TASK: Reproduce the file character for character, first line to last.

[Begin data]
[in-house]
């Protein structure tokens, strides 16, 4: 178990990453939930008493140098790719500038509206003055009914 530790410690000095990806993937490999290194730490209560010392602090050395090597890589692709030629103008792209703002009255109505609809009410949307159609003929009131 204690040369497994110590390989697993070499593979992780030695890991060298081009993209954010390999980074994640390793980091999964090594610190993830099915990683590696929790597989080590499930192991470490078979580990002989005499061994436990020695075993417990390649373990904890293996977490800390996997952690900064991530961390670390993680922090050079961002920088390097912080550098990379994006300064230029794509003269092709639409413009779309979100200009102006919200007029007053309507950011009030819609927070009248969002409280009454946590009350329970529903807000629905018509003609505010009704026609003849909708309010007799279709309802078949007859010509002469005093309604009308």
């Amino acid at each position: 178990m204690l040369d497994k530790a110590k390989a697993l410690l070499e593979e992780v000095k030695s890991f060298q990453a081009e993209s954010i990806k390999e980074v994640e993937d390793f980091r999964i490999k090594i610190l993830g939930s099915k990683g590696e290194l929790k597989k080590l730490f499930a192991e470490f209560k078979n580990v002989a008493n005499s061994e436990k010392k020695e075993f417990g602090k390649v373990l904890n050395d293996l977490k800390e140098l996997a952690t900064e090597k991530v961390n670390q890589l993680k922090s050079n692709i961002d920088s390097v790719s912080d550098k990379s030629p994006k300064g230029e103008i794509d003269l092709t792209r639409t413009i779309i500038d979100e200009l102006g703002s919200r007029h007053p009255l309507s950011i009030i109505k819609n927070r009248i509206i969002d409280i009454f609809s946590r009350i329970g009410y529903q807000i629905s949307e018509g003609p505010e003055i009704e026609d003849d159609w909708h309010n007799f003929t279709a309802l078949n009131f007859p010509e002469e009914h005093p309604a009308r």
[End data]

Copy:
[in-house]
């Protein structure tokens, strides 16, 4: 178990990453939930008493140098790719500038509206003055009914 530790410690000095990806993937490999290194730490209560010392602090050395090597890589692709030629103008792209703002009255109505609809009410949307159609003929009131 204690040369497994110590390989697993070499593979992780030695890991060298081009993209954010390999980074994640390793980091999964090594610190993830099915990683590696929790597989080590499930192991470490078979580990002989005499061994436990020695075993417990390649373990904890293996977490800390996997952690900064991530961390670390993680922090050079961002920088390097912080550098990379994006300064230029794509003269092709639409413009779309979100200009102006919200007029007053309507950011009030819609927070009248969002409280009454946590009350329970529903807000629905018509003609505010009704026609003849909708309010007799279709309802078949007859010509002469005093309604009308």
């Amino acid at each position: 178990m204690l040369d497994k530790a110590k390989a697993l410690l070499e593979e992780v000095k030695s890991f060298q990453a081009e993209s954010i990806k390999e980074v994640e993937d390793f980091r999964i490999k090594i610190l993830g939930s099915k990683g590696e290194l929790k597989k080590l730490f499930a192991e470490f209560k078979n580990v002989a008493n005499s061994e436990k010392k020695e075993f417990g602090k390649v373990l904890n050395d293996l977490k800390e140098l996997a952690t900064e090597k991530v961390n670390q890589l993680k922090s050079n692709i961002d920088s390097v790719s912080d550098k990379s030629p994006k300064g230029e103008i794509d003269l092709t792209r639409t413009i779309i500038d979100e200009l102006g703002s919200r007029h007053p009255l309507s950011i009030i109505k819609n927070r009248i509206i969002d409280i009454f609809s946590r009350i329970g009410y529903q807000i629905s949307e018509g003609p505010e003055i009704e026609d003849d159609w909708h309010n007799f003929t279709a309802l078949n009131f007859p010509e002469e009914h005093p309604a009308r």